Since antiquity, physicians have used their senses to study and try to understand human health and disease. Sight, sound, touch, smell, and taste. For much of history and for most physician-clinicians today, those five senses, when used well, are enough. Listening to the patients' history remains the most important clinical tool. And, as Yogi Berra famously stated, "You can observe a lot by just watching."
But there are obvious limits, and good physicians have inquiring minds.
When I began medical school in 1953, my biochemistry professor, Dr Emmett B. Carmichael, told our entering class that doctors made most of their money at "the orifices." Natural anatomic orifices back then (and now) were the nostrils, the mouth, the ear canals, the urethra, the vagina, and the anus — openings that allowed the physician to take a look, palpate, and obtain a specimen or two in pursuit of a diagnosis. Many natural orifices have been used to mechanically access deeper regions.
Being a biochemist, the esteemed professor can be excused for not recognizing that the largest human organ, the skin, which is primarily subject to direct observation, could also become the largest human orifice.
Professor Carmichael may not have considered the potential of the hollow needle and syringe device (credited to Alexander Wood in Scotland, who invented it around 1850 to deliver medications into the body). As a bidirectional tube, it would become the most common artificial orifice for probing the "mysteries of the deep" — the body almost in toto. Cannulas and catheters likewise serve as artificial orifices to access an almost unimaginable panoply of internal organs and tissues.
Through Wood's hollow needle, blood is drawn and delivered to a clinical chemistry laboratory, like the one I created from scratch at the new Druid City Hospital in Tuscaloosa, Alabama. In 1953, we could perform only the following blood tests:
amylase, creatinine, calcium, chloride, glucose, urea nitrogen, lipase, carbon dioxide, prothrombin, total and free cholesterol, uric acid, inorganic phosphate, alkaline and acid phosphatase, total protein, albumin and globulin, and thymol turbidity. Soon to come (as we introduced flame photometry) were sodium, potassium, and lithium.
Today, we use endoscopy via nearly any natural (or artificial) lumen with video, fine-needle biopsy directed to just about any tissue, imaging from almost any direction, and penetration of many cavities with remote control and even robots to perform previously manual manipulations. This is all possible because of the many orifices that permit access plus the imagination and creativity to exploit these opportunities.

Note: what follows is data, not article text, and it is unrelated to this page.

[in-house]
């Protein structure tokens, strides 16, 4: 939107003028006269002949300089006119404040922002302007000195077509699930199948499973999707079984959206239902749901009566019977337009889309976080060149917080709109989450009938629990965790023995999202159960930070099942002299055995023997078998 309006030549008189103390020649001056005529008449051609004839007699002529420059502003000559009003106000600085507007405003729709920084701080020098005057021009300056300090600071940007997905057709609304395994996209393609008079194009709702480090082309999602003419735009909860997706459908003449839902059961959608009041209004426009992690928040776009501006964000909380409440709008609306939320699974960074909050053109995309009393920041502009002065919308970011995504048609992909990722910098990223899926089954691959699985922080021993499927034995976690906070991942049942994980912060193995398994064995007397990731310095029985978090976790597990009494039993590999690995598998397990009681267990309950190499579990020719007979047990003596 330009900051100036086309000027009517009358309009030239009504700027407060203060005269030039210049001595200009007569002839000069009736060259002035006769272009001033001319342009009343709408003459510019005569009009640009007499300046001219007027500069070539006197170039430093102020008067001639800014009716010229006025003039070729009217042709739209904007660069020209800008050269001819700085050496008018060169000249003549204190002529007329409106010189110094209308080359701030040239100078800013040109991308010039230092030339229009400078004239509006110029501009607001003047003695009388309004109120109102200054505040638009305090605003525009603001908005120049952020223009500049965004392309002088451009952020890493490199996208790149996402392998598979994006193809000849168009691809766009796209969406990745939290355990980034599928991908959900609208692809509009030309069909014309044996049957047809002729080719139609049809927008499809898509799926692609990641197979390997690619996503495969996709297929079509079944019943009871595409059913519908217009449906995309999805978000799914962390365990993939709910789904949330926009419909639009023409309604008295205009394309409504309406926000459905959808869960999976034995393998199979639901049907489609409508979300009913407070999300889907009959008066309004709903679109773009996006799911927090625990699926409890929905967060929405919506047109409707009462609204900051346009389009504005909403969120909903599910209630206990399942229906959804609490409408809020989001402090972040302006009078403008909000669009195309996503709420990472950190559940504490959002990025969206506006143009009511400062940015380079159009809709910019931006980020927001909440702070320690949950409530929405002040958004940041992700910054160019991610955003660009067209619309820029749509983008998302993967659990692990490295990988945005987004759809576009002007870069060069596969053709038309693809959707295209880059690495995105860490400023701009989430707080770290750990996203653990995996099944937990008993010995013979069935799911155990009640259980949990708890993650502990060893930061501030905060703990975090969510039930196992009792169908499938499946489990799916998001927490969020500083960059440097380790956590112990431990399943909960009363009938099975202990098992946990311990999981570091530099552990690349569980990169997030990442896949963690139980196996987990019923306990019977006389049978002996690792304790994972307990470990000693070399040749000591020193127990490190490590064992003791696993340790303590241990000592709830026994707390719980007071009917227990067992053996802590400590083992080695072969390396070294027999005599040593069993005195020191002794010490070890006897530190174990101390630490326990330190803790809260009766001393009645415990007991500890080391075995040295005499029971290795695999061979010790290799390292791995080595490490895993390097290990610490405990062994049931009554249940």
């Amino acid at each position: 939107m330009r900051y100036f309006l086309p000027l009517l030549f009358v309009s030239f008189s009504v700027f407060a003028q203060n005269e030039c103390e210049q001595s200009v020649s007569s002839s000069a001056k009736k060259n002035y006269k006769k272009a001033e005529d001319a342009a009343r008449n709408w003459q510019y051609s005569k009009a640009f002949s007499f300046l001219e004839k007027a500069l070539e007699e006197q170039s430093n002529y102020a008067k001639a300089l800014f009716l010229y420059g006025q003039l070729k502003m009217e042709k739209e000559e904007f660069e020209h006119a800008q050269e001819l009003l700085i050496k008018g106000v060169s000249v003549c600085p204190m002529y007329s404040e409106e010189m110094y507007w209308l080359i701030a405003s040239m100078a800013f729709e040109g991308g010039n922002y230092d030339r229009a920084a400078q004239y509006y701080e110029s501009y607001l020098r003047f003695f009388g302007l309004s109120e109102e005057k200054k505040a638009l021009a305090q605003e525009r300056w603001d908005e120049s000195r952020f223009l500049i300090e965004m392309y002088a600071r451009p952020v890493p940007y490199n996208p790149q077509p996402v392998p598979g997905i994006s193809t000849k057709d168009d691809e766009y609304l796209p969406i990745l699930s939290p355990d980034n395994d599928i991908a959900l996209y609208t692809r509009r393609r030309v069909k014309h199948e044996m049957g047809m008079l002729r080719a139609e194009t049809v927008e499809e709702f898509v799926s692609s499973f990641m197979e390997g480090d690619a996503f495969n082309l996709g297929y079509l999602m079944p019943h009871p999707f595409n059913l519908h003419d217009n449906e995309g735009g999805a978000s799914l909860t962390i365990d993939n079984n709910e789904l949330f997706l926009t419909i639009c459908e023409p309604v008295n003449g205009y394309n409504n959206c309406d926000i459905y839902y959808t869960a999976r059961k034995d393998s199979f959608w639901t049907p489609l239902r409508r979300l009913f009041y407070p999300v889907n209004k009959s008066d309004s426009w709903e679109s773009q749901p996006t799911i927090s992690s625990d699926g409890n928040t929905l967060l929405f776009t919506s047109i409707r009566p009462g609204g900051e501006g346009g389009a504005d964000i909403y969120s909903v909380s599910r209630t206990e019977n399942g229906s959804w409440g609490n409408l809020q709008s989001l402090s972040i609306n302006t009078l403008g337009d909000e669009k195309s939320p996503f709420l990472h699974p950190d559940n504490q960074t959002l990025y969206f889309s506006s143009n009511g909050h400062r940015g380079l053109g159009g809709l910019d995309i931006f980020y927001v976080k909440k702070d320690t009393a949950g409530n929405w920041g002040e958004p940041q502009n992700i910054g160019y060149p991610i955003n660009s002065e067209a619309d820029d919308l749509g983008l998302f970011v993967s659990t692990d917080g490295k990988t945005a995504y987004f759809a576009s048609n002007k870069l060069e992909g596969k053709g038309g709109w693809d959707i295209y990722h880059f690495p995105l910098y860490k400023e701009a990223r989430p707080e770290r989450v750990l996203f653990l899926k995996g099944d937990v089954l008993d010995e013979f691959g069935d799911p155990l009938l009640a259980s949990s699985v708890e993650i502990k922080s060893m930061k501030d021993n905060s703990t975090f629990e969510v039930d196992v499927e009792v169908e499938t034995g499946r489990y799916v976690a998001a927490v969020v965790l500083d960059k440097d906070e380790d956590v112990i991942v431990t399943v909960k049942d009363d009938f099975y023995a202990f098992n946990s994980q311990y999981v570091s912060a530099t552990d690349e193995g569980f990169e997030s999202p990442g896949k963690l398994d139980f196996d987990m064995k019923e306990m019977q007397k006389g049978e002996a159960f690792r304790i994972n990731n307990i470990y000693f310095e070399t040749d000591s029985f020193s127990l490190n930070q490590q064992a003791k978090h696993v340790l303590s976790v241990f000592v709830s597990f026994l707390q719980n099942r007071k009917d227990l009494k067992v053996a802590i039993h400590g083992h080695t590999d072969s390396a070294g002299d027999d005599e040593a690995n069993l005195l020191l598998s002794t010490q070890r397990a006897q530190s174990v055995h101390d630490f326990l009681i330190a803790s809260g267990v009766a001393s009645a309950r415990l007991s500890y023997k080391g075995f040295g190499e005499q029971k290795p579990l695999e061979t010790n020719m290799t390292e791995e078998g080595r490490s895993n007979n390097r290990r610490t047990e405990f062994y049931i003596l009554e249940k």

Of course, Professor Carmichael was correct. Physicians do make most of their money at the orifices. And if there is no natural orifice, an enterprising interventionist simply creates one.
Anything seems possible. But how much is enough and how much may be too much? If a patient is diagnosed with cancer and undergoes surgery, radiation, chemotherapy, or even targeted therapy or immunotherapy, immediately after treatment the patient asks, "Did you get it all? Am I cancer-free?"
The pathologist describes clear margins and routine, organ-representative blood tests are normal; the radiologist finds no evidence of continuing or recurrent cancer on imaging.
Still, the patient wants to know, Am I cured?
Until now, the honest clinical oncologist has only been able to say, "We find no evidence of residual cancer, but we cannot be certain and will need to monitor you either forever or for some finite period of time, depending on cancer type."
Still to be worked out for sensitivity, specificity, predictive value, guidelines, and, someday, "standards" are the astonishing ramifications of one of the newest applications of orificial medicine, the liquid biopsy. A blood sample can be obtained from the patient with cancer who tests "cancer-free" by all previous means. Molecular testing of circulating tumor cells or cell fragments, or cell-free DNA or RNA, searching for measurable (or minimal or microscopic) residual disease , even cancer-specific. Such testing is rapidly becoming widely available, informing prognosis or indicating the need for additional treatment and monitoring its effects.
All of this in the course of one professional lifetime — mine. Professor Carmichael would be astounded and very proud.
That's my opinion. I'm Dr George Lundberg, at large for Medscape.
George Lundberg, MD, is contributing editor at Cancer Commons, president of the Lundberg Institute, executive advisor at Cureus, and a clinical professor of pathology at Northwestern University. Previously, he served as editor-in-chief of JAMA (including 10 specialty journals), American Medical News, and Medscape.
Lead image: Medscape Illustration/Dreamstime/Getty Images
Medscape Internal Medicine © 2022 WebMD, LLC
Any views expressed above are the author's own and do not necessarily reflect the views of WebMD or Medscape.
Cite this: George D. Lundberg. The Orifices -- Where Most of Medicine's Money Is Made - Medscape - Nov 02, 2022.